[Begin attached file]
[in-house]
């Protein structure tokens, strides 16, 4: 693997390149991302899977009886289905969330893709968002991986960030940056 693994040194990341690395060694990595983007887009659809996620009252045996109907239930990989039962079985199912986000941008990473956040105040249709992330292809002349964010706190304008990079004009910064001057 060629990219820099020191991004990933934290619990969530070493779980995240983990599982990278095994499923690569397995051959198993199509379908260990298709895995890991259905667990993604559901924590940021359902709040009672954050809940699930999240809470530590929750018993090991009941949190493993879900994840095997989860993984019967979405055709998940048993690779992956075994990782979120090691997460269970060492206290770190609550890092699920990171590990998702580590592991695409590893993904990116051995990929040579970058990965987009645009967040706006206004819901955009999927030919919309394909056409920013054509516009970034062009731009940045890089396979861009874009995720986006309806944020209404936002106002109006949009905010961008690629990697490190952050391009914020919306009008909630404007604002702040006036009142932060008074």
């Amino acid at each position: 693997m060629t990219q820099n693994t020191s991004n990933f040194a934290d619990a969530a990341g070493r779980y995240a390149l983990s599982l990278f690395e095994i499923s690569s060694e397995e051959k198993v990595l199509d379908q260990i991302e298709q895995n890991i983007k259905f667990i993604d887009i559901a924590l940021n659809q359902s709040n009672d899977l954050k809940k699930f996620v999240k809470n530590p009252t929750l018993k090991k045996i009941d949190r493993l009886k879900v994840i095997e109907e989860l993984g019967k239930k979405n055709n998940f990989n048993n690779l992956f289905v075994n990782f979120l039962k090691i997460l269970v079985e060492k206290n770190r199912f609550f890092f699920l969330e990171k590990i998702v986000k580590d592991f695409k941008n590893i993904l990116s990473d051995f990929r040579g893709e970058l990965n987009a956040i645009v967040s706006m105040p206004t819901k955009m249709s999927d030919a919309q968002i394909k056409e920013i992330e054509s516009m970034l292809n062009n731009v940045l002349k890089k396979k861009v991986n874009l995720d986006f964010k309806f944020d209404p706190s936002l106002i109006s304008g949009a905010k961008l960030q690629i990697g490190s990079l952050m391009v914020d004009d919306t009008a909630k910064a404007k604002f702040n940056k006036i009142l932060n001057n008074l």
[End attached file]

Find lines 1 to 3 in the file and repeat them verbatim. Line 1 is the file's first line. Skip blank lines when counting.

[in-house]
């Protein structure tokens, strides 16, 4: 693997390149991302899977009886289905969330893709968002991986960030940056 693994040194990341690395060694990595983007887009659809996620009252045996109907239930990989039962079985199912986000941008990473956040105040249709992330292809002349964010706190304008990079004009910064001057 060629990219820099020191991004990933934290619990969530070493779980995240983990599982990278095994499923690569397995051959198993199509379908260990298709895995890991259905667990993604559901924590940021359902709040009672954050809940699930999240809470530590929750018993090991009941949190493993879900994840095997989860993984019967979405055709998940048993690779992956075994990782979120090691997460269970060492206290770190609550890092699920990171590990998702580590592991695409590893993904990116051995990929040579970058990965987009645009967040706006206004819901955009999927030919919309394909056409920013054509516009970034062009731009940045890089396979861009874009995720986006309806944020209404936002106002109006949009905010961008690629990697490190952050391009914020919306009008909630404007604002702040006036009142932060008074």
């Amino acid at each position: 693997m060629t990219q820099n693994t020191s991004n990933f040194a934290d619990a969530a990341g070493r779980y995240a390149l983990s599982l990278f690395e095994i499923s690569s060694e397995e051959k198993v990595l199509d379908q260990i991302e298709q895995n890991i983007k259905f667990i993604d887009i559901a924590l940021n659809q359902s709040n009672d899977l954050k809940k699930f996620v999240k809470n530590p009252t929750l018993k090991k045996i009941d949190r493993l009886k879900v994840i095997e109907e989860l993984g019967k239930k979405n055709n998940f990989n048993n690779l992956f289905v075994n990782f979120l039962k090691i997460l269970v079985e060492k206290n770190r199912f609550f890092f699920l969330e990171k590990i998702v986000k580590d592991f695409k941008n590893i993904l990116s990473d051995f990929r040579g893709e970058l990965n987009a956040i645009v967040s706006m105040p206004t819901k955009m249709s999927d030919a919309q968002i394909k056409e920013i992330e054509s516009m970034l292809n062009n731009v940045l002349k890089k396979k861009v991986n874009l995720d986006f964010k309806f944020d209404p706190s936002l106002i109006s304008g949009a905010k961008l960030q690629i990697g490190s990079l952050m391009v914020d004009d919306t009008a909630k910064a404007k604002f702040n940056k006036i009142l932060n001057n008074l």